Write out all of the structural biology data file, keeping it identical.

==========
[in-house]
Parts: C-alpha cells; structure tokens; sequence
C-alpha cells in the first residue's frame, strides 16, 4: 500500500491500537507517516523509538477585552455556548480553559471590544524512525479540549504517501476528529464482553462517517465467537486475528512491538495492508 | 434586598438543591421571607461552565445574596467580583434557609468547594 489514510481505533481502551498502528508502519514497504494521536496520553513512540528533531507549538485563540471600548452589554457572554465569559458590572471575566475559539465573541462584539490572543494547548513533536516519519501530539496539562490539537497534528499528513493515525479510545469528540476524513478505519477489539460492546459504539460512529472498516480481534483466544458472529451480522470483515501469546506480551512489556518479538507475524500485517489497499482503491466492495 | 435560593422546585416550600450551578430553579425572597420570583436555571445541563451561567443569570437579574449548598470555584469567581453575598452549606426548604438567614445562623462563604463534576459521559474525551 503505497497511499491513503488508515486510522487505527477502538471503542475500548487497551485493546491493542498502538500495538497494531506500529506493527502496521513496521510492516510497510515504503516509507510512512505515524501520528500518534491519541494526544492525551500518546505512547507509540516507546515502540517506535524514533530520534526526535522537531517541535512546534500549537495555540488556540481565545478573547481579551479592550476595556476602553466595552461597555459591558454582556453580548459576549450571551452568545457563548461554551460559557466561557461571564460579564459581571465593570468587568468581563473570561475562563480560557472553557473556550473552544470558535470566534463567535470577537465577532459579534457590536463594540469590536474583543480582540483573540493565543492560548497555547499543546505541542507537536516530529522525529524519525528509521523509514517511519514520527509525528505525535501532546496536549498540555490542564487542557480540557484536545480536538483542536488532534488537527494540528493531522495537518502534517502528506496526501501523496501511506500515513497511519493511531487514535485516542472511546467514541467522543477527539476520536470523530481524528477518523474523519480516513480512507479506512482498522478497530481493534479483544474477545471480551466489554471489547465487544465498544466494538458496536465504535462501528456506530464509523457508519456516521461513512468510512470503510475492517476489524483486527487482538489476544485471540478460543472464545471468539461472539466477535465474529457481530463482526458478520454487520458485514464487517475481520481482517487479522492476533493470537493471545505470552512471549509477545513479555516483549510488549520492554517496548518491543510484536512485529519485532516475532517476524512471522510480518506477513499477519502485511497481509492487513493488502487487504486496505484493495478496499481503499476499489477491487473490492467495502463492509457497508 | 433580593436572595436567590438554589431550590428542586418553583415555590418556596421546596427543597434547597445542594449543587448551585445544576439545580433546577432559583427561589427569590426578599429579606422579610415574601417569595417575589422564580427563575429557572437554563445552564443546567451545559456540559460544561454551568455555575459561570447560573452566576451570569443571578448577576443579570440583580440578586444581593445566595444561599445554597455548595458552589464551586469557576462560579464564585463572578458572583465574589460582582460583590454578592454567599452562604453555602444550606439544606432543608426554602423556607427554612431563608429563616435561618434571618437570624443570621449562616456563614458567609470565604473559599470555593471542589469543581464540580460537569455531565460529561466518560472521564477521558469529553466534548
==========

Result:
[in-house]
Parts: C-alpha cells; structure tokens; sequence
C-alpha cells in the first residue's frame, strides 16, 4: 500500500491500537507517516523509538477585552455556548480553559471590544524512525479540549504517501476528529464482553462517517465467537486475528512491538495492508 | 434586598438543591421571607461552565445574596467580583434557609468547594 489514510481505533481502551498502528508502519514497504494521536496520553513512540528533531507549538485563540471600548452589554457572554465569559458590572471575566475559539465573541462584539490572543494547548513533536516519519501530539496539562490539537497534528499528513493515525479510545469528540476524513478505519477489539460492546459504539460512529472498516480481534483466544458472529451480522470483515501469546506480551512489556518479538507475524500485517489497499482503491466492495 | 435560593422546585416550600450551578430553579425572597420570583436555571445541563451561567443569570437579574449548598470555584469567581453575598452549606426548604438567614445562623462563604463534576459521559474525551 503505497497511499491513503488508515486510522487505527477502538471503542475500548487497551485493546491493542498502538500495538497494531506500529506493527502496521513496521510492516510497510515504503516509507510512512505515524501520528500518534491519541494526544492525551500518546505512547507509540516507546515502540517506535524514533530520534526526535522537531517541535512546534500549537495555540488556540481565545478573547481579551479592550476595556476602553466595552461597555459591558454582556453580548459576549450571551452568545457563548461554551460559557466561557461571564460579564459581571465593570468587568468581563473570561475562563480560557472553557473556550473552544470558535470566534463567535470577537465577532459579534457590536463594540469590536474583543480582540483573540493565543492560548497555547499543546505541542507537536516530529522525529524519525528509521523509514517511519514520527509525528505525535501532546496536549498540555490542564487542557480540557484536545480536538483542536488532534488537527494540528493531522495537518502534517502528506496526501501523496501511506500515513497511519493511531487514535485516542472511546467514541467522543477527539476520536470523530481524528477518523474523519480516513480512507479506512482498522478497530481493534479483544474477545471480551466489554471489547465487544465498544466494538458496536465504535462501528456506530464509523457508519456516521461513512468510512470503510475492517476489524483486527487482538489476544485471540478460543472464545471468539461472539466477535465474529457481530463482526458478520454487520458485514464487517475481520481482517487479522492476533493470537493471545505470552512471549509477545513479555516483549510488549520492554517496548518491543510484536512485529519485532516475532517476524512471522510480518506477513499477519502485511497481509492487513493488502487487504486496505484493495478496499481503499476499489477491487473490492467495502463492509457497508 | 433580593436572595436567590438554589431550590428542586418553583415555590418556596421546596427543597434547597445542594449543587448551585445544576439545580433546577432559583427561589427569590426578599429579606422579610415574601417569595417575589422564580427563575429557572437554563445552564443546567451545559456540559460544561454551568455555575459561570447560573452566576451570569443571578448577576443579570440583580440578586444581593445566595444561599445554597455548595458552589464551586469557576462560579464564585463572578458572583465574589460582582460583590454578592454567599452562604453555602444550606439544606432543608426554602423556607427554612431563608429563616435561618434571618437570624443570621449562616456563614458567609470565604473559599470555593471542589469543581464540580460537569455531565460529561466518560472521564477521558469529553466534548